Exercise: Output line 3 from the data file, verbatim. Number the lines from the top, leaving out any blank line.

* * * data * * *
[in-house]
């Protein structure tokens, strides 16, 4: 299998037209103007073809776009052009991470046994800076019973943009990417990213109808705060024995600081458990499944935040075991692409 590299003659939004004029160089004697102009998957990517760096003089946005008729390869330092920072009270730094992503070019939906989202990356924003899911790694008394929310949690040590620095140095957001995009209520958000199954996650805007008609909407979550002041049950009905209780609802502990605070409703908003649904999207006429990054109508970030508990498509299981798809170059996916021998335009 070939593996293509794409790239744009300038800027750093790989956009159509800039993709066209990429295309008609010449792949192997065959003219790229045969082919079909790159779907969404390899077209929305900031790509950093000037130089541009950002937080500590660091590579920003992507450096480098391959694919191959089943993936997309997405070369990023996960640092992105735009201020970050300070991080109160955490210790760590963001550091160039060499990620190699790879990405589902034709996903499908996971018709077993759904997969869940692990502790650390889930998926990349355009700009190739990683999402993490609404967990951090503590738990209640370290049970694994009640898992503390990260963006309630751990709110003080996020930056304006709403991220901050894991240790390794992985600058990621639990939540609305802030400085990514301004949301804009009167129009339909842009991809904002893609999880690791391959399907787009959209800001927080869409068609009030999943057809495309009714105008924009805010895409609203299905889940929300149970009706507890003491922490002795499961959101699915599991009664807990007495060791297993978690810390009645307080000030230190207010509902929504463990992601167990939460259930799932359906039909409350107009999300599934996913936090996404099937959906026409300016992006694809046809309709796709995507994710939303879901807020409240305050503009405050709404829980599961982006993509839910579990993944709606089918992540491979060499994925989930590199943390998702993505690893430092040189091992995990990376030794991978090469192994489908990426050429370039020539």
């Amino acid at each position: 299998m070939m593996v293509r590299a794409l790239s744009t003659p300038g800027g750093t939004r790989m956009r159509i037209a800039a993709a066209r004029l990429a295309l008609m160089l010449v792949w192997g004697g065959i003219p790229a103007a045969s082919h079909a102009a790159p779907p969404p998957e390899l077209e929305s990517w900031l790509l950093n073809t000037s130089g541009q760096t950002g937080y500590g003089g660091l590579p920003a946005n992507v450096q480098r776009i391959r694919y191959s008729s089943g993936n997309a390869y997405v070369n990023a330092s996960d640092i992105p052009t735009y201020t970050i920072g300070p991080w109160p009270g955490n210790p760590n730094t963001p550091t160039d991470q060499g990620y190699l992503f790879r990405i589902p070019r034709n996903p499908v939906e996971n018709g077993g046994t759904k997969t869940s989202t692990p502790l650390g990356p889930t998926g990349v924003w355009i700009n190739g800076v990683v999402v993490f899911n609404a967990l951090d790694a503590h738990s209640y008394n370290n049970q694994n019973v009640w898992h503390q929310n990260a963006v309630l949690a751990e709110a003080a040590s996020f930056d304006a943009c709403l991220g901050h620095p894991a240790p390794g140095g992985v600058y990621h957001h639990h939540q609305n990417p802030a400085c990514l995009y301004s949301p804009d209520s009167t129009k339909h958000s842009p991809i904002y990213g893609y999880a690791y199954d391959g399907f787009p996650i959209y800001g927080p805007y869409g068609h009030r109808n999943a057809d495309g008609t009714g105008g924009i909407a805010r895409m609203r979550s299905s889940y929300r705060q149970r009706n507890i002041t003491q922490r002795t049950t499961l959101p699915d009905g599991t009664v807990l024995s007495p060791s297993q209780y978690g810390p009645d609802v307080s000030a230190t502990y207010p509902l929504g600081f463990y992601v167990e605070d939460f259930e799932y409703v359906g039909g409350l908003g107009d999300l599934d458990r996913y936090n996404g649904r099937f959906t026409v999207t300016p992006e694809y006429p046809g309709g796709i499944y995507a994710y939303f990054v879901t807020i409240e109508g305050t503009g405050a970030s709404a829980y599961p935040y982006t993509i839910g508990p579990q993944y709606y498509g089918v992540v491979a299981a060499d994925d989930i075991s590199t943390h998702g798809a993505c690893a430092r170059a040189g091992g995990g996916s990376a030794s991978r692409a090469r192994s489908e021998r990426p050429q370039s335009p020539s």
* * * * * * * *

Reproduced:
């Amino acid at each position: 299998m070939m593996v293509r590299a794409l790239s744009t003659p300038g800027g750093t939004r790989m956009r159509i037209a800039a993709a066209r004029l990429a295309l008609m160089l010449v792949w192997g004697g065959i003219p790229a103007a045969s082919h079909a102009a790159p779907p969404p998957e390899l077209e929305s990517w900031l790509l950093n073809t000037s130089g541009q760096t950002g937080y500590g003089g660091l590579p920003a946005n992507v450096q480098r776009i391959r694919y191959s008729s089943g993936n997309a390869y997405v070369n990023a330092s996960d640092i992105p052009t735009y201020t970050i920072g300070p991080w109160p009270g955490n210790p760590n730094t963001p550091t160039d991470q060499g990620y190699l992503f790879r990405i589902p070019r034709n996903p499908v939906e996971n018709g077993g046994t759904k997969t869940s989202t692990p502790l650390g990356p889930t998926g990349v924003w355009i700009n190739g800076v990683v999402v993490f899911n609404a967990l951090d790694a503590h738990s209640y008394n370290n049970q694994n019973v009640w898992h503390q929310n990260a963006v309630l949690a751990e709110a003080a040590s996020f930056d304006a943009c709403l991220g901050h620095p894991a240790p390794g140095g992985v600058y990621h957001h639990h939540q609305n990417p802030a400085c990514l995009y301004s949301p804009d209520s009167t129009k339909h958000s842009p991809i904002y990213g893609y999880a690791y199954d391959g399907f787009p996650i959209y800001g927080p805007y869409g068609h009030r109808n999943a057809d495309g008609t009714g105008g924009i909407a805010r895409m609203r979550s299905s889940y929300r705060q149970r009706n507890i002041t003491q922490r002795t049950t499961l959101p699915d009905g599991t009664v807990l024995s007495p060791s297993q209780y978690g810390p009645d609802v307080s000030a230190t502990y207010p509902l929504g600081f463990y992601v167990e605070d939460f259930e799932y409703v359906g039909g409350l908003g107009d999300l599934d458990r996913y936090n996404g649904r099937f959906t026409v999207t300016p992006e694809y006429p046809g309709g796709i499944y995507a994710y939303f990054v879901t807020i409240e109508g305050t503009g405050a970030s709404a829980y599961p935040y982006t993509i839910g508990p579990q993944y709606y498509g089918v992540v491979a299981a060499d994925d989930i075991s590199t943390h998702g798809a993505c690893a430092r170059a040189g091992g995990g996916s990376a030794s991978r692409a090469r192994s489908e021998r990426p050429q370039s335009p020539s």